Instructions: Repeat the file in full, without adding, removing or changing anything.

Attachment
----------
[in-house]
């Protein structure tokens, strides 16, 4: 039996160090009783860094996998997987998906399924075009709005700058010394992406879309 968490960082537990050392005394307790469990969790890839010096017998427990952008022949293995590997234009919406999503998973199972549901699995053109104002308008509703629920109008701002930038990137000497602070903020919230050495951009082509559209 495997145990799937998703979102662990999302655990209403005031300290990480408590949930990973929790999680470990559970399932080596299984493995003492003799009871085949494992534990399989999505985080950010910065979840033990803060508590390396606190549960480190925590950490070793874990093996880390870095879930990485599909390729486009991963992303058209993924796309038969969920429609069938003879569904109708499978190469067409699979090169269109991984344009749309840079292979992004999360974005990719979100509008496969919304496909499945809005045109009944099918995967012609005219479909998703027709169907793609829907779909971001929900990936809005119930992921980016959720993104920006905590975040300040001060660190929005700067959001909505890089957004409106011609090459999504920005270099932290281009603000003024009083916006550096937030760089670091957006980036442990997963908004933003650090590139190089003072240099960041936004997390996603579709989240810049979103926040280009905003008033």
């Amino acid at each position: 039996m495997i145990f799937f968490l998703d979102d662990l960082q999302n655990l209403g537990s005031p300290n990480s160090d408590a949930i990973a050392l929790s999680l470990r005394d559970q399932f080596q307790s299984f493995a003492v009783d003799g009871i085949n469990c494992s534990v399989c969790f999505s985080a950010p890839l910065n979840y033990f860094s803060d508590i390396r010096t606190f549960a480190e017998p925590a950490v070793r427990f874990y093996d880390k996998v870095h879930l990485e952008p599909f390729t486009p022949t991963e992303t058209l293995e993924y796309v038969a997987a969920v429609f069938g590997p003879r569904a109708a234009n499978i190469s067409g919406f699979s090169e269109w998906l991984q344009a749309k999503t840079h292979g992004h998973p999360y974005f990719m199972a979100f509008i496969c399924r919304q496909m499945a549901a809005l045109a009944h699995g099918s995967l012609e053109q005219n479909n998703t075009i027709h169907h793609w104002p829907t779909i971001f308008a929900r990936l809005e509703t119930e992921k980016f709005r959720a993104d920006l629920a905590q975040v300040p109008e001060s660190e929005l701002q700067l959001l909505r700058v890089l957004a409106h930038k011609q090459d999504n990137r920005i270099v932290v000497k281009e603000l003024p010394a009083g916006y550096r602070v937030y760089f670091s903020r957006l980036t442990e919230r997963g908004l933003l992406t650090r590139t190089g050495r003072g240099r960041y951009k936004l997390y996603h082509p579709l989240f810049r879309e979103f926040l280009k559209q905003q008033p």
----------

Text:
[in-house]
């Protein structure tokens, strides 16, 4: 039996160090009783860094996998997987998906399924075009709005700058010394992406879309 968490960082537990050392005394307790469990969790890839010096017998427990952008022949293995590997234009919406999503998973199972549901699995053109104002308008509703629920109008701002930038990137000497602070903020919230050495951009082509559209 495997145990799937998703979102662990999302655990209403005031300290990480408590949930990973929790999680470990559970399932080596299984493995003492003799009871085949494992534990399989999505985080950010910065979840033990803060508590390396606190549960480190925590950490070793874990093996880390870095879930990485599909390729486009991963992303058209993924796309038969969920429609069938003879569904109708499978190469067409699979090169269109991984344009749309840079292979992004999360974005990719979100509008496969919304496909499945809005045109009944099918995967012609005219479909998703027709169907793609829907779909971001929900990936809005119930992921980016959720993104920006905590975040300040001060660190929005700067959001909505890089957004409106011609090459999504920005270099932290281009603000003024009083916006550096937030760089670091957006980036442990997963908004933003650090590139190089003072240099960041936004997390996603579709989240810049979103926040280009905003008033």
């Amino acid at each position: 039996m495997i145990f799937f968490l998703d979102d662990l960082q999302n655990l209403g537990s005031p300290n990480s160090d408590a949930i990973a050392l929790s999680l470990r005394d559970q399932f080596q307790s299984f493995a003492v009783d003799g009871i085949n469990c494992s534990v399989c969790f999505s985080a950010p890839l910065n979840y033990f860094s803060d508590i390396r010096t606190f549960a480190e017998p925590a950490v070793r427990f874990y093996d880390k996998v870095h879930l990485e952008p599909f390729t486009p022949t991963e992303t058209l293995e993924y796309v038969a997987a969920v429609f069938g590997p003879r569904a109708a234009n499978i190469s067409g919406f699979s090169e269109w998906l991984q344009a749309k999503t840079h292979g992004h998973p999360y974005f990719m199972a979100f509008i496969c399924r919304q496909m499945a549901a809005l045109a009944h699995g099918s995967l012609e053109q005219n479909n998703t075009i027709h169907h793609w104002p829907t779909i971001f308008a929900r990936l809005e509703t119930e992921k980016f709005r959720a993104d920006l629920a905590q975040v300040p109008e001060s660190e929005l701002q700067l959001l909505r700058v890089l957004a409106h930038k011609q090459d999504n990137r920005i270099v932290v000497k281009e603000l003024p010394a009083g916006y550096r602070v937030y760089f670091s903020r957006l980036t442990e919230r997963g908004l933003l992406t650090r590139t190089g050495r003072g240099r960041y951009k936004l997390y996603h082509p579709l989240f810049r879309e979103f926040l280009k559209q905003q008033p």